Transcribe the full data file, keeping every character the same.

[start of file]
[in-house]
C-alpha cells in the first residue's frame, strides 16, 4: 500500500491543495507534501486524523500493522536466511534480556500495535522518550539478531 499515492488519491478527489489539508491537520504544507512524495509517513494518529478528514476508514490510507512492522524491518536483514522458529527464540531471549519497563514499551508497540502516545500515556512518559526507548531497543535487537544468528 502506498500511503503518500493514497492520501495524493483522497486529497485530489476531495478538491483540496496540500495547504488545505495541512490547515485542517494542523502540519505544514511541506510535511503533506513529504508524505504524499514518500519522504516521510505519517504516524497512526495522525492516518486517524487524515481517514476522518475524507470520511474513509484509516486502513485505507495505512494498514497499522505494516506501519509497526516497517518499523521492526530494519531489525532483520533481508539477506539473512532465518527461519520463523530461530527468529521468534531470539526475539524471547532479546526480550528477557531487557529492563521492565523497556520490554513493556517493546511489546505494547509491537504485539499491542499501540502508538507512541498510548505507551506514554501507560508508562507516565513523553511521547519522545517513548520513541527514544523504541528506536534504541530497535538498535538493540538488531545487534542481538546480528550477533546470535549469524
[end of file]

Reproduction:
[in-house]
C-alpha cells in the first residue's frame, strides 16, 4: 500500500491543495507534501486524523500493522536466511534480556500495535522518550539478531 499515492488519491478527489489539508491537520504544507512524495509517513494518529478528514476508514490510507512492522524491518536483514522458529527464540531471549519497563514499551508497540502516545500515556512518559526507548531497543535487537544468528 502506498500511503503518500493514497492520501495524493483522497486529497485530489476531495478538491483540496496540500495547504488545505495541512490547515485542517494542523502540519505544514511541506510535511503533506513529504508524505504524499514518500519522504516521510505519517504516524497512526495522525492516518486517524487524515481517514476522518475524507470520511474513509484509516486502513485505507495505512494498514497499522505494516506501519509497526516497517518499523521492526530494519531489525532483520533481508539477506539473512532465518527461519520463523530461530527468529521468534531470539526475539524471547532479546526480550528477557531487557529492563521492565523497556520490554513493556517493546511489546505494547509491537504485539499491542499501540502508538507512541498510548505507551506514554501507560508508562507516565513523553511521547519522545517513548520513541527514544523504541528506536534504541530497535538498535538493540538488531545487534542481538546480528550477533546470535549469524